If Your Values Don’t Fit, You’re Toast


In part one of this blog, we looked at why candidate fit is so important when hiring for growth, how it can turn into an excuse for excluding people, and how most of the time problems with a candidate’s fit can be solved with a little open-mindedness and flexibility.

It’s a different matter when you’re looking at fit for values. What is important to them? What do they believe is fair or unfair, right or wrong? What do you believe? Values can sound woolly, but they are deadly serious. If your values don’t fit, you’re toast.

toast graphic

Common values – and through them, a common cause – are the foundation of people working together, because they underpin the trust that binds relationships. They allow us to have different personalities and views and yet still cooperate effectively because we all agree on the ‘why’; they allow conflict to be constructive because they allow conflict to be resolved.

As Professor Joeri Hofmans wrote in the Harvard Business Review, this can have major benefits for things like innovation. “[This is] due to team members identifying more strongly with the team, which led them to be more accepting of diverse ideas and approaches of the other team members. Innovation often involves conflict and difficult processes; value similarly can help keep everyone aligned.”

Take common values away, conversely, and all sorts of things go wrong: clashes become feuds. Trust, psychological safety and engagement evaporate. People start pulling in different directions. Culture turns toxic.

Knowing your values

Values fit is clearly important, but how do you get it? The obvious starting point is finding out what a person’s values are, but this isn’t as straightforward as asking them, not least because people are rarely fully aware of them in the way they’re aware of their skills.

Indeed, we often mean very different things when we talk about specific values.

Take fairness. We all believe in fairness – when was the last time you met someone in a conflict who believed they were the one being unfair? – so to be meaningful we need to know: 1) how important fairness is to someone relative to other values (it means rather less if they value ‘winning’ significantly more); and 2) what actually constitutes fairness to them.

If a team member has been ill for a long term and has consequently underperformed, causing more work for everyone else, is it fair that they share in a team bonus? Is it fair to sack them?

If your generation rose through the ranks by working gruelling hours for little pay, is it fair that the next generation gets an easier ride or should they just stop complaining and do their time?

Are all-women candidate shortlists fair because they correct a structural inequality or is that just a case of two wrongs not making a right?

It’s only through the lens of choices – above all made in practice rather than just on paper – that you can start to see what a person’s values are and what they are not.

This process applies equally to you and your organisation, of course, which means discovering the values that are lived in the business, not the ones brainstormed with HR and plastered on kitchen notice boards. Again, this isn’t easy, particularly for a leadership team, which can easily become remote from people on the frontline.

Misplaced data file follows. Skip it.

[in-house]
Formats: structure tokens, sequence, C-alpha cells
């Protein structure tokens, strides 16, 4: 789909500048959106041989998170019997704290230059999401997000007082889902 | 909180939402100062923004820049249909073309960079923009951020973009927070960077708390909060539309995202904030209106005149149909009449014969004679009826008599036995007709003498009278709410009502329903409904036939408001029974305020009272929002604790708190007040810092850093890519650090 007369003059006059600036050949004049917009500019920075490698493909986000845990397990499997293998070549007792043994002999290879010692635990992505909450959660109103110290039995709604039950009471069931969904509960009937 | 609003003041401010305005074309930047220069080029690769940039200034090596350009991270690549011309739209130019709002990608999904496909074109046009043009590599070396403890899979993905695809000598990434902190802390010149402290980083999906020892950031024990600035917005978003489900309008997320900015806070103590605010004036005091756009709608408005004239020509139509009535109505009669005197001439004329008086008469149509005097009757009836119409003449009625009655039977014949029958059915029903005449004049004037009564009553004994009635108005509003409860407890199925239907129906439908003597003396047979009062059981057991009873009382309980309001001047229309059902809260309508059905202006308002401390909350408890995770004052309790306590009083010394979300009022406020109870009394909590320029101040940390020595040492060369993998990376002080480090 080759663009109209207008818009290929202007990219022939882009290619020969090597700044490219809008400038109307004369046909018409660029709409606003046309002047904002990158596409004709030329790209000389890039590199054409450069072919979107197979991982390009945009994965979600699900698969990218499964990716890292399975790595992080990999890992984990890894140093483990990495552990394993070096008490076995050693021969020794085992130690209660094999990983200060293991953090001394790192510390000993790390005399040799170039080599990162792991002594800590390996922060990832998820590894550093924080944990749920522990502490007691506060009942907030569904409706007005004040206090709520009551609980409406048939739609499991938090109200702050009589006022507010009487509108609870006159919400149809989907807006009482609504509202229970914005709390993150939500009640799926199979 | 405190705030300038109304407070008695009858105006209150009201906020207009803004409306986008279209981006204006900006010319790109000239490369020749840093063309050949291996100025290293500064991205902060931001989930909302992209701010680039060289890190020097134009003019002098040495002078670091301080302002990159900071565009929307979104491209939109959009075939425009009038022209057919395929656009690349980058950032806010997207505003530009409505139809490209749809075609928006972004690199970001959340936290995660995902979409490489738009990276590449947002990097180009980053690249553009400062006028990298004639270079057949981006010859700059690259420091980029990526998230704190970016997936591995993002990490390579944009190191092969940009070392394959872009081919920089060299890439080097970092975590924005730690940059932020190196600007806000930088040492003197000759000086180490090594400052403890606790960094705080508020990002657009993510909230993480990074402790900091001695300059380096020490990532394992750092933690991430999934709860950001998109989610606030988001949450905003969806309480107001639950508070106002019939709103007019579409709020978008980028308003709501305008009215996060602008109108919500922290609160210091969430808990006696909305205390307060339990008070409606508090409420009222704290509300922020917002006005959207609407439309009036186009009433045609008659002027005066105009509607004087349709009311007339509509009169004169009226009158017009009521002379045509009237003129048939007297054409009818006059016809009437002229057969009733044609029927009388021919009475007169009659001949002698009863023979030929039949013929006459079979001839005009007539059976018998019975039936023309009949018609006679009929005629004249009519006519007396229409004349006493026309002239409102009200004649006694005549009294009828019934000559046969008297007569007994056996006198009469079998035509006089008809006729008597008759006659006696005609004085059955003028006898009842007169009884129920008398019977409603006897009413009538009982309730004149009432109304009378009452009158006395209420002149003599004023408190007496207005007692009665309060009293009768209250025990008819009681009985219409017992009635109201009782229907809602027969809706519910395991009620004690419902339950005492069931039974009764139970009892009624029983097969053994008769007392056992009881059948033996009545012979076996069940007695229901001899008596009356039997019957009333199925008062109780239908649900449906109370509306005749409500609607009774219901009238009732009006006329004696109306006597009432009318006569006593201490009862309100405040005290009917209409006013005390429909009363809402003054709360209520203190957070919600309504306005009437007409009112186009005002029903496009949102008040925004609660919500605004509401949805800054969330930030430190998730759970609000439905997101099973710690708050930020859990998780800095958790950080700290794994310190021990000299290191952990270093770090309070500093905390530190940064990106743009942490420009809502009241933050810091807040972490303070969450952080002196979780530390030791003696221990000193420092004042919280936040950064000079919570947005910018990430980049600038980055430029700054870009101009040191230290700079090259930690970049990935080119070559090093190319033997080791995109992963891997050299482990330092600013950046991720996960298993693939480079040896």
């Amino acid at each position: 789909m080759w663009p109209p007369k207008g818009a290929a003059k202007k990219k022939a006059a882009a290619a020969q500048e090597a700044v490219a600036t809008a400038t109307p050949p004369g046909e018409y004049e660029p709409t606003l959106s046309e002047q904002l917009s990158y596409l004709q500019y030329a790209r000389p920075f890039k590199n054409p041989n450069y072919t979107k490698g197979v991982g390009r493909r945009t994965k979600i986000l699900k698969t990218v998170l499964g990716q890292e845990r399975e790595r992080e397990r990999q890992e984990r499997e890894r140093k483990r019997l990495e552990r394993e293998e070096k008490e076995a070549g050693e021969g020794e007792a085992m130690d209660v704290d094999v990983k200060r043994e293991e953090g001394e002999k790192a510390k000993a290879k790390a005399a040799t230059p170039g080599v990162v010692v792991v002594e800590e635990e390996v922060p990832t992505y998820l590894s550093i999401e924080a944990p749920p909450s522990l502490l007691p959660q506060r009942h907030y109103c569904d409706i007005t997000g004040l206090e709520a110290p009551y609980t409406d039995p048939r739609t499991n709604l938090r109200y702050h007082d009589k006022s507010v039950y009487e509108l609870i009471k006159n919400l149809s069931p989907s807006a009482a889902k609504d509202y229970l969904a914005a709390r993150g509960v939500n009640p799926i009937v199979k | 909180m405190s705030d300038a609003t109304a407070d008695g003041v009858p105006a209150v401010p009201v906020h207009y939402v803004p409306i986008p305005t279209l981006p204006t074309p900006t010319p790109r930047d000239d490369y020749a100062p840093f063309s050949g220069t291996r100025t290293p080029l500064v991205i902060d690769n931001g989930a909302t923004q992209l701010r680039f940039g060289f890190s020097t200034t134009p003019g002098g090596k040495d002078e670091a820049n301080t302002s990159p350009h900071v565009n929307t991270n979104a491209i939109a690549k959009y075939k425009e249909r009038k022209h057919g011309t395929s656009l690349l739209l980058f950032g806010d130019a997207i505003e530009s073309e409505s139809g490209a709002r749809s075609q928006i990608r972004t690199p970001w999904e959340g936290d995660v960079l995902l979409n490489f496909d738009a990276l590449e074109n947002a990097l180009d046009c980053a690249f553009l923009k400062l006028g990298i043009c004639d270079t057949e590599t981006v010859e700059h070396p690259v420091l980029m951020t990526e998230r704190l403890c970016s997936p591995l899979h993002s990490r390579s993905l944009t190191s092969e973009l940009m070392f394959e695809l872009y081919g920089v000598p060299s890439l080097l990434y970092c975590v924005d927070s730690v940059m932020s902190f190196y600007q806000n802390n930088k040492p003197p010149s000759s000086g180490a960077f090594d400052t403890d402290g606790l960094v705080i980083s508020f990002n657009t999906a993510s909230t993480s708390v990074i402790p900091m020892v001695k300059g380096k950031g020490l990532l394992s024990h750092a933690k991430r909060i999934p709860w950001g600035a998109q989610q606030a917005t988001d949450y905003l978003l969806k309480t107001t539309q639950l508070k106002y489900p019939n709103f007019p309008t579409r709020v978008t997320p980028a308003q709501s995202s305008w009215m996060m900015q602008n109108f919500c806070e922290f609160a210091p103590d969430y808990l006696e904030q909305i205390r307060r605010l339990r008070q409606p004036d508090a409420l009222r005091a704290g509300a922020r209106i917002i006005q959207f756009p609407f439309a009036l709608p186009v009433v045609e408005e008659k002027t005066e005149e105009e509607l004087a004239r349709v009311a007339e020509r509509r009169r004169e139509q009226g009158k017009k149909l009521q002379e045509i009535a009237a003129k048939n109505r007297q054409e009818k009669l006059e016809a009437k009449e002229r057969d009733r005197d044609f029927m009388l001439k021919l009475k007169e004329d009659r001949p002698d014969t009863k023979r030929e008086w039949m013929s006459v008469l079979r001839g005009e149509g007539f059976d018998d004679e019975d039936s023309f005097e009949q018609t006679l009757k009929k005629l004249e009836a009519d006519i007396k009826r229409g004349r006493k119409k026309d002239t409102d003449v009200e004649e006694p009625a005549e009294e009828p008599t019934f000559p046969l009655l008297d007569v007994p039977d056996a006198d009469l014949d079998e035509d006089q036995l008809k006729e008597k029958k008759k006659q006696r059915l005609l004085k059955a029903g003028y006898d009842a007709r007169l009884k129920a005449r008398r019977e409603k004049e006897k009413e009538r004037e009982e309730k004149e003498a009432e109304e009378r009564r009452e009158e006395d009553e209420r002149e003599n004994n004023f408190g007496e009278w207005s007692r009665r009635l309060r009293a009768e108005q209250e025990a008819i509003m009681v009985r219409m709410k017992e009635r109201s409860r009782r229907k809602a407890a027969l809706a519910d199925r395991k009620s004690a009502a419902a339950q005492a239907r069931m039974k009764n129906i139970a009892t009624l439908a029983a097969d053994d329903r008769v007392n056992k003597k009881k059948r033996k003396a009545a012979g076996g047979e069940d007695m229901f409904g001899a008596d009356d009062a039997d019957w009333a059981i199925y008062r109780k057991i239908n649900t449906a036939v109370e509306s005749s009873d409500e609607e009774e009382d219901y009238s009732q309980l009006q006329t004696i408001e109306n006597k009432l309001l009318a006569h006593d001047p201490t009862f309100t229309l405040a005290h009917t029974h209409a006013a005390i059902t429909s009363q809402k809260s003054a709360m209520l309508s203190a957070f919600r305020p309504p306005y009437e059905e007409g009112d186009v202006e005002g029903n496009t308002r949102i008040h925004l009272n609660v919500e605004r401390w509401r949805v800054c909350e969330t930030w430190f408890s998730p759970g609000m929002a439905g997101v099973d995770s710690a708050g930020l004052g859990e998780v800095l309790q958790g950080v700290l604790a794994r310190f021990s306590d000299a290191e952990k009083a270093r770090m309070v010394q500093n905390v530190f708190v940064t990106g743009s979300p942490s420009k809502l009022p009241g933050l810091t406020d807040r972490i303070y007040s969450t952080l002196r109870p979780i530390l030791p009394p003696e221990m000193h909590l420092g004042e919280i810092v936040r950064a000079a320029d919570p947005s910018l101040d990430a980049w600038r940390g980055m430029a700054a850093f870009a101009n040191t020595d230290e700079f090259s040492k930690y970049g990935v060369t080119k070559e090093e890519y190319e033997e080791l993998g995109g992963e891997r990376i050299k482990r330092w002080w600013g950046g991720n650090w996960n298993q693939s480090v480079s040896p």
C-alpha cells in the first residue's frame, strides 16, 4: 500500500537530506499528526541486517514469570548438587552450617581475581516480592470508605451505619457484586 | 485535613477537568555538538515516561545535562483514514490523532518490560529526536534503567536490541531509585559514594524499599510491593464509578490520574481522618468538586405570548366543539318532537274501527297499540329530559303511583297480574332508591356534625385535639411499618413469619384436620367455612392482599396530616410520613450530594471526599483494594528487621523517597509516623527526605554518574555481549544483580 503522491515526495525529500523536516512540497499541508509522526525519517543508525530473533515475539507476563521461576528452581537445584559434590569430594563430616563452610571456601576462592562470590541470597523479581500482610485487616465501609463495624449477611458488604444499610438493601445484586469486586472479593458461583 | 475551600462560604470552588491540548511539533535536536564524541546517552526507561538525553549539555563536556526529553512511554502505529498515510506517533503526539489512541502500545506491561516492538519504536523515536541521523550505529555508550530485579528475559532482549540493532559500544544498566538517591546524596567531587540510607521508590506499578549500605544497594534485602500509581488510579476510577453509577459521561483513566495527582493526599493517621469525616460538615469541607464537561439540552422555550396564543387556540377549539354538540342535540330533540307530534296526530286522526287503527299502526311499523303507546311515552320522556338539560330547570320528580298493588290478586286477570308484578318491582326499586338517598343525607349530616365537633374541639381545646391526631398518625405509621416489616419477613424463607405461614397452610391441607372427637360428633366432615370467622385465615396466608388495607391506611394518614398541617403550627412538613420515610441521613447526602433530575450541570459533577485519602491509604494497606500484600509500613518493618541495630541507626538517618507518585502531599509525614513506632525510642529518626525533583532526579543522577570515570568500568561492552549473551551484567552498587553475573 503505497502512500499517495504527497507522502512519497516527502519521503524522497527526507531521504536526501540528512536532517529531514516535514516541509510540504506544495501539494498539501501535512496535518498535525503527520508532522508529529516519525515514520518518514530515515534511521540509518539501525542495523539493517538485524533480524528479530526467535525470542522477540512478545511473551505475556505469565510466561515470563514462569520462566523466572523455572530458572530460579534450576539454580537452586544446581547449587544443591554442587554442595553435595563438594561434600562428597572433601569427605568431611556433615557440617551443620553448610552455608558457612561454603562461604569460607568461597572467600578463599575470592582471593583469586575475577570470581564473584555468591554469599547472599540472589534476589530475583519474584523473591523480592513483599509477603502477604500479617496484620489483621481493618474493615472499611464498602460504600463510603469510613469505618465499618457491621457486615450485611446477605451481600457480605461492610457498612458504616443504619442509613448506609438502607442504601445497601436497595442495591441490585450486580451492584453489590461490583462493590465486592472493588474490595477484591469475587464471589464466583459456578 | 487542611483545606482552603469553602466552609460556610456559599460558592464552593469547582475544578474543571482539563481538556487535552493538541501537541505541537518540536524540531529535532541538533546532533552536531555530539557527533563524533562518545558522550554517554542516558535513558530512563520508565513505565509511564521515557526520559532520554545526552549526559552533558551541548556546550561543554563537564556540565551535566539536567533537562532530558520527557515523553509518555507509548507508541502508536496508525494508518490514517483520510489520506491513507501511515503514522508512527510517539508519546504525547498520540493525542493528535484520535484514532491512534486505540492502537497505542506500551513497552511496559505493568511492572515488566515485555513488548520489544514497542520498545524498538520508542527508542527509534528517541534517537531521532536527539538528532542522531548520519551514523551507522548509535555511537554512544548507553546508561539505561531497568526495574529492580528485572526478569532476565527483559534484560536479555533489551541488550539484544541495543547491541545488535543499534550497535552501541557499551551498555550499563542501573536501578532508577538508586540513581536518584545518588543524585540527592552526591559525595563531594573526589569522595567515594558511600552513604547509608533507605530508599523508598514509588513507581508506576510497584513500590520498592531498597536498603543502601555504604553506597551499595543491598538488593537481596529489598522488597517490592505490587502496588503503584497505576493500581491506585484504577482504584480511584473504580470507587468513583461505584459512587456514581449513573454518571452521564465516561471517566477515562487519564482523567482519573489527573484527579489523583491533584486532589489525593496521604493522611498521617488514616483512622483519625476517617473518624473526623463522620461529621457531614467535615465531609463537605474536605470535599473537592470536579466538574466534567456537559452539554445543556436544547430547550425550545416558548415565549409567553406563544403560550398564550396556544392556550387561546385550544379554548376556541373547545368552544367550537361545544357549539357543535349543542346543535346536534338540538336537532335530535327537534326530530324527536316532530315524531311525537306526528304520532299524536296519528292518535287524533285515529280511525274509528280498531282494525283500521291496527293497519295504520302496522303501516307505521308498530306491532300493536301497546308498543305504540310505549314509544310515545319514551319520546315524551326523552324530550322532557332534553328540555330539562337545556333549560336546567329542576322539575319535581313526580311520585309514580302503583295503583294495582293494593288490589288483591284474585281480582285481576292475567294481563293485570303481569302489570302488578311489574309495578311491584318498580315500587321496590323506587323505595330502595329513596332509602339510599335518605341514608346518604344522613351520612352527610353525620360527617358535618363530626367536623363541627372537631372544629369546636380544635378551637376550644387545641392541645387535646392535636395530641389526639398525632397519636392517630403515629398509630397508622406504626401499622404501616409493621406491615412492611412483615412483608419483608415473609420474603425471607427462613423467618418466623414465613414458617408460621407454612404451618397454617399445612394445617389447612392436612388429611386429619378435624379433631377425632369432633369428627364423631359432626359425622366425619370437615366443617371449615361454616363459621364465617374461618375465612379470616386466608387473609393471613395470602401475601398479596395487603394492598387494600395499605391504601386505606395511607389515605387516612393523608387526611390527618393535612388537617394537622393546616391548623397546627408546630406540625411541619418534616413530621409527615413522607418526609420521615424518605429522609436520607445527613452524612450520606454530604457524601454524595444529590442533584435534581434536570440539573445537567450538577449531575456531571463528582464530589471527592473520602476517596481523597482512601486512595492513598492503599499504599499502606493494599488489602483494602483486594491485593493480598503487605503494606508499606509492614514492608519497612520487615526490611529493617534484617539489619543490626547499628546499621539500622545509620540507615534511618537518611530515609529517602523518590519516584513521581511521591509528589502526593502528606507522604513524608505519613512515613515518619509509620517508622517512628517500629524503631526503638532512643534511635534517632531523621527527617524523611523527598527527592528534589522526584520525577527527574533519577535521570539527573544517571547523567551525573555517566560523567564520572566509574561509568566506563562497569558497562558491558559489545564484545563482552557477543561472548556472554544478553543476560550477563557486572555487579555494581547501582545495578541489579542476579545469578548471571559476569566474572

The problem of diversity

Once you have your values defined, it would seem straightforward what to do with them.

While it’s true that a person’s values are not set in stone – we can change, we can rub off on each other, our values are to an extent contextual – it’s a high-risk bet to assume that someone who prioritises self-interest, power and ruthlessness will ever fit with an organisation that celebrates cooperation, integrity and the common good.

This means that values are one of the few areas in business where on the face of it diversity isn’t a good thing. You want people with different perspectives and opinions, life experiences and personalities, but you don’t want to work with people with diametrically opposing views on what constitutes decent, professional, moral behaviour.

However, we should still be mindful of using values fit as an excuse for exclusion. Firstly, the complexity of human nature means it’s very unlikely other people will share your values precisely, and modest variations aren’t necessarily a problem.

Secondly, it’s far too easy to blur the boundaries between personal or business values and political values; supporting Leave or Remain in the 2016 Brexit referendum isn’t a good judge of whether you can work with someone, and dividing organisations along party fault lines would be as bad for society as Facebook echo chambers, and as bad for business as any other form of arbitrary exclusionary behaviour.

All this means that values and values fit need to be approached with rigour, care and professionalism – they are too important to be a knee-jerk thing.

The good news is that, if we do this, then our businesses will be stronger, more aligned, more purposeful, more attractive to talent and – if you value these things – more diverse and inclusive too.

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